Location: Huntington, Sebastian County, Arkansas
Surnames/tags: Mining_Disasters Arkansas Disasters
History and Circumstances
- Date: Mar 4, 1897
- Location: Huntington, Arkansas
- Victims: 14 casualties
- Cause: Misfire Powder Keg
Levi Barrett purchased the land that would become the city of Huntington, and almost immediately sold to the Missouri, Kansas, Texas Coal Company. The town of Huntington began as a coal mining town in 1887. Three large coal mines began operating in the area. The following year, Huntington was incorporated on February 4, 1888.
Mine No. 44 was located about a quarter of a mile north of the main part of town. The main shaft was sunk about six years before the accident, but was abandoned for about two years before it was reopened. Over a hundred men, half African Americans were employed in the mine.
About 4:30, people heard a muffled roar from the mine and began to rush toward the mine, as many had family and friends working there. Within a few minutes of the explosion, miners began to emerge from the mine. Some of them were not injured at all, but others were severely burned with blisters, and skin standing up on their hands and faces.
Superintendent Vail of the Kansas and Texas Coal Company began to direct the rescue effort and search for those who were unable to walk up the slope out of the mine. As the rescue efforts got underway, slowly more seriously injured miners were brought out of the mines. As they were recovered from the mines, people loaded the injured on wagons and transported them to their homes. At least one person died in the explosion, and 16 others were badly injured. The death toll was probably much higher, as people were simply sent home where they probably died later of their injuries. Other newspaper accounts reported the injured at thirty-five.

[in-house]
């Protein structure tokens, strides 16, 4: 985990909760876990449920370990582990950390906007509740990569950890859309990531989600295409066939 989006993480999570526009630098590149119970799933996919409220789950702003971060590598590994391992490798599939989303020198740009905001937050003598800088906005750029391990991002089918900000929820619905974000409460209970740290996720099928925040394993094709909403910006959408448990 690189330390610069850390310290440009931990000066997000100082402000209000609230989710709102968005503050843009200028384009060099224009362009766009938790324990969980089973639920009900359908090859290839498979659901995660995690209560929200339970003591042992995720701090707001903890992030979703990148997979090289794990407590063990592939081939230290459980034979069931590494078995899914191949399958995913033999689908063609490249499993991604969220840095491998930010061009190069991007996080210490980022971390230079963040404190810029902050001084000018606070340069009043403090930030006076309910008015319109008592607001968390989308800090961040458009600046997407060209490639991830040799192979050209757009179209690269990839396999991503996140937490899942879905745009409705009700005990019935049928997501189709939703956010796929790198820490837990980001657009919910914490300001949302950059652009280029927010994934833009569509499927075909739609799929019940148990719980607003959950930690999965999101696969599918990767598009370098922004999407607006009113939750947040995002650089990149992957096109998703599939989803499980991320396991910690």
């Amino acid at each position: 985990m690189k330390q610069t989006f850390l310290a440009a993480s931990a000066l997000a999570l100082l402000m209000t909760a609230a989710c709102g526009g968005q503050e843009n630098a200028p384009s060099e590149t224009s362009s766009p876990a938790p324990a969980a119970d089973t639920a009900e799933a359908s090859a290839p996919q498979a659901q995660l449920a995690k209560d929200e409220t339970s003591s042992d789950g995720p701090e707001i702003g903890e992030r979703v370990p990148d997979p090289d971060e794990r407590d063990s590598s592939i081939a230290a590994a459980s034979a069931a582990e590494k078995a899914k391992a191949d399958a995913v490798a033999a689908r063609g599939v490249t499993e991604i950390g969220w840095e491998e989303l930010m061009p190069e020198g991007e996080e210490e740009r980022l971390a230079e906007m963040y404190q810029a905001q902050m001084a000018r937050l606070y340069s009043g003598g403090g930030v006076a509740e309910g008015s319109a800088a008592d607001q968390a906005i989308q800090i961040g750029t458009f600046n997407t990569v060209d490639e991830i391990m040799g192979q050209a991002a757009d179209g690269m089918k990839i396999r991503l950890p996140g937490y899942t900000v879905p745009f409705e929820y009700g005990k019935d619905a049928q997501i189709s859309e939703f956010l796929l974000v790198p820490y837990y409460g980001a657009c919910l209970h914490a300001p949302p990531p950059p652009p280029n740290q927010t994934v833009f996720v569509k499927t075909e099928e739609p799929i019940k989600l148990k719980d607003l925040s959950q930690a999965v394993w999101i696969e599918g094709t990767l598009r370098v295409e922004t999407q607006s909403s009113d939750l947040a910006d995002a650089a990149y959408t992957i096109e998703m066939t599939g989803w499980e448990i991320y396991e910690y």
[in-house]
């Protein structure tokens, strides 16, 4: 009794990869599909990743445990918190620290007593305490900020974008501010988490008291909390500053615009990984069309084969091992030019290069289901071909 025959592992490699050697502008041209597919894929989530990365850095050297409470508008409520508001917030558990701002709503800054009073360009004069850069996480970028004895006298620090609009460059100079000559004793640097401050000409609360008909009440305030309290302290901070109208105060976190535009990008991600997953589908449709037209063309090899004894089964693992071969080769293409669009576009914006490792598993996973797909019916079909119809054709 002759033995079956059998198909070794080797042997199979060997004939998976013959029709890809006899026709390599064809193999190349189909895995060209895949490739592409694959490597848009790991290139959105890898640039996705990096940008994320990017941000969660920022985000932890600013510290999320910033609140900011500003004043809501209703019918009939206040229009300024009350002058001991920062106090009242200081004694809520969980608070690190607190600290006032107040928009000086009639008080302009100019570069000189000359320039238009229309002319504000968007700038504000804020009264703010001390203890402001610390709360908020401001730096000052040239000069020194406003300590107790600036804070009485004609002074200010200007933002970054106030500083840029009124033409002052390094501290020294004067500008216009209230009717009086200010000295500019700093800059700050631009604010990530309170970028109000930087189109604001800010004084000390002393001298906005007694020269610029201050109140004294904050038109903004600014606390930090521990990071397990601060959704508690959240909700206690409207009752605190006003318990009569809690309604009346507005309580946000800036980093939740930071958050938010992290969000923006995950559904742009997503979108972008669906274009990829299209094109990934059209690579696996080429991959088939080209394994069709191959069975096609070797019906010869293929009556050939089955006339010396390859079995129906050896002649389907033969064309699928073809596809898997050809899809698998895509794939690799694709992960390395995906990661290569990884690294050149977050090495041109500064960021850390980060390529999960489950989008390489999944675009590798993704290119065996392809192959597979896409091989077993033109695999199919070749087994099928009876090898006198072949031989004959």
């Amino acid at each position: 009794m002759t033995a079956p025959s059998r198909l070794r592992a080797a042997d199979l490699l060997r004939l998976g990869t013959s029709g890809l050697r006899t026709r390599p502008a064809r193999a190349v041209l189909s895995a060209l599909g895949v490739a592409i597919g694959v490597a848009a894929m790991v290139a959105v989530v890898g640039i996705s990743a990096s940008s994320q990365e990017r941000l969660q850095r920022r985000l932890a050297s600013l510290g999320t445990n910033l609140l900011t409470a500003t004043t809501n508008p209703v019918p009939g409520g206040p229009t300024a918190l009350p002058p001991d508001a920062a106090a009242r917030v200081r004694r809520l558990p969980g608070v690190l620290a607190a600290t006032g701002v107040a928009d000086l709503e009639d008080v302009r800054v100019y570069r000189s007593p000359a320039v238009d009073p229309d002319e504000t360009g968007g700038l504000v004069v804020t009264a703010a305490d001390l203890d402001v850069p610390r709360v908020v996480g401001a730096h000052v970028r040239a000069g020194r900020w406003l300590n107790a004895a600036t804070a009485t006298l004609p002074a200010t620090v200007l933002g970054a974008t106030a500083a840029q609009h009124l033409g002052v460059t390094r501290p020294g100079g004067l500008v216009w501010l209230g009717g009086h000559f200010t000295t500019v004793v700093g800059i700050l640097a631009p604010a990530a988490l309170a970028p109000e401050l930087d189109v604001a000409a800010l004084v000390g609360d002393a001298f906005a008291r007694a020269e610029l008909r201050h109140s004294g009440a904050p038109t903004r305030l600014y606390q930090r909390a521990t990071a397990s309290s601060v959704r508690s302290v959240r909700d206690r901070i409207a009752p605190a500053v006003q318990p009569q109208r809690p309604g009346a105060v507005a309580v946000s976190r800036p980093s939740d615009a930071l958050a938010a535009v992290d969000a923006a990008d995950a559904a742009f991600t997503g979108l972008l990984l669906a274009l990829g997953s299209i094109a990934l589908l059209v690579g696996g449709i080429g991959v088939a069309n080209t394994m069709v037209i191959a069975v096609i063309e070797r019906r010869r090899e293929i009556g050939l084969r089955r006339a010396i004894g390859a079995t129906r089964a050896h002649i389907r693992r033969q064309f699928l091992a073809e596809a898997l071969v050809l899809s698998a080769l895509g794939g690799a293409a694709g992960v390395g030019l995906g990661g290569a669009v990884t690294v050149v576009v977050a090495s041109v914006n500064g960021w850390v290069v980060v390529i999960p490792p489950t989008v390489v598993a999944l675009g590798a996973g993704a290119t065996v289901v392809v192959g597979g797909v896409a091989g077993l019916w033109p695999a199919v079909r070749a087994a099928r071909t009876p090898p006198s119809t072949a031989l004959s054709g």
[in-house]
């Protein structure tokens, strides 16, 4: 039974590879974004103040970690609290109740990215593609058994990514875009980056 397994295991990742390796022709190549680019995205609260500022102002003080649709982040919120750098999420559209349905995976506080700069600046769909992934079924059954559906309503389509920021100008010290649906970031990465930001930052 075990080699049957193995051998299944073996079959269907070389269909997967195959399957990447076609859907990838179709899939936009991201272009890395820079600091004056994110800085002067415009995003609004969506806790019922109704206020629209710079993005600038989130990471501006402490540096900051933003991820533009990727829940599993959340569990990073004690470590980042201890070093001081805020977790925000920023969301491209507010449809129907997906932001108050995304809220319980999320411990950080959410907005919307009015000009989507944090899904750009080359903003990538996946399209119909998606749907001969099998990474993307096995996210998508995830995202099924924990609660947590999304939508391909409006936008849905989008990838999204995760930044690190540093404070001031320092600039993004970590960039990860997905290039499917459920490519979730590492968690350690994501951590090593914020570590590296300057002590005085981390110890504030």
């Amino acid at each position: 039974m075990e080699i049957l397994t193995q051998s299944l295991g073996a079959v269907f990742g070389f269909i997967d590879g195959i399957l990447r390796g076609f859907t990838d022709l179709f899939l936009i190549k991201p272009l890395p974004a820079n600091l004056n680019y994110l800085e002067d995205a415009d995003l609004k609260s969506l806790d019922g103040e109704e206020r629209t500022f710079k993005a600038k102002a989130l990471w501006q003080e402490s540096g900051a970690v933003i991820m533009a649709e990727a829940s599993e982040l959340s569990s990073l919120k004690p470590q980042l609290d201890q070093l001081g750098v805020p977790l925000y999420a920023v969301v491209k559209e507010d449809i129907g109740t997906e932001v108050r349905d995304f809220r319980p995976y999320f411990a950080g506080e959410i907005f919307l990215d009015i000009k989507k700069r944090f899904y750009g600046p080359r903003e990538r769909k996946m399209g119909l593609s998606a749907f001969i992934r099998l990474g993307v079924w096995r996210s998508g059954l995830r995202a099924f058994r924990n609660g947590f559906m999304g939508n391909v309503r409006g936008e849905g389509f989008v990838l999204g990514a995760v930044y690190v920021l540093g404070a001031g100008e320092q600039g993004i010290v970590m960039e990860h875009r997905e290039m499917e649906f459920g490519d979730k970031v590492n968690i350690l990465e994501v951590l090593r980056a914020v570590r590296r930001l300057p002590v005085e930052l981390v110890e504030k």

Results and Findings
Different theories were given for the cause of the explosion. Superintendent Vail believed carelessness caused a powder keg to explode. Miners working in the mine disagreed and said a shot caused it misfiring, which caused the powder keg to explode. They also said the mine was very dry and dusty at the time, and the furnace was not sufficient to create a draft and remove dust from the mine. There was very little gas in the mine, and everyone was of the opinion that gas build up had no part in the explosion.
- The Chanute times. (Chanute, KS), Mar. 12 1897. "Huntington Mine Explosion No. 44 Mar 12, 1897." Accessed 11 Jul 2022
- Barbour County index. (Medicine Lodge, KS), Mar. 10 1897. "Barbour County Index Mar 10, 1897." Accessed 12 Jul 2022
- The Wichita daily eagle. (Wichita, KS), Mar. 6 1897. "The Wichita Daily Eagle March 6, 1897." Accessed 12 Jul 2022
- Sacramento Daily Union, Volume 93, Number 12, 6 March 1897. "Disastrous Fire in an Arkansas Mine." Accessed 12 Mar 2022
- U.S. Mine Disasters, United States Mine Rescue Association, Mine Disasters in the United States. "Mine Disasters in the United States." Accessed 12 Jul 2022
- Department of the Interior, Franklin K. Lane, Secretary, Bureau of Mines, Van. H. Manning, Director. "Coal-Mine Fatalities in the United States 1870-1914." Accessed 12 Jul 2022
- Bulletin (United States. Bureau of Mines). no. 115, 1916. N.p.: U.S. Government Printing Office, 1916. "Bulletin (United States, Bureau of Mines). No. 115, 1916." Accessed 12 Jul 2022
- The Coal and Coke Operator and Fuel Magazine. United States: Coal Publishing Company, 1915. "General Mine Information." Accessed 12 Jul 2022
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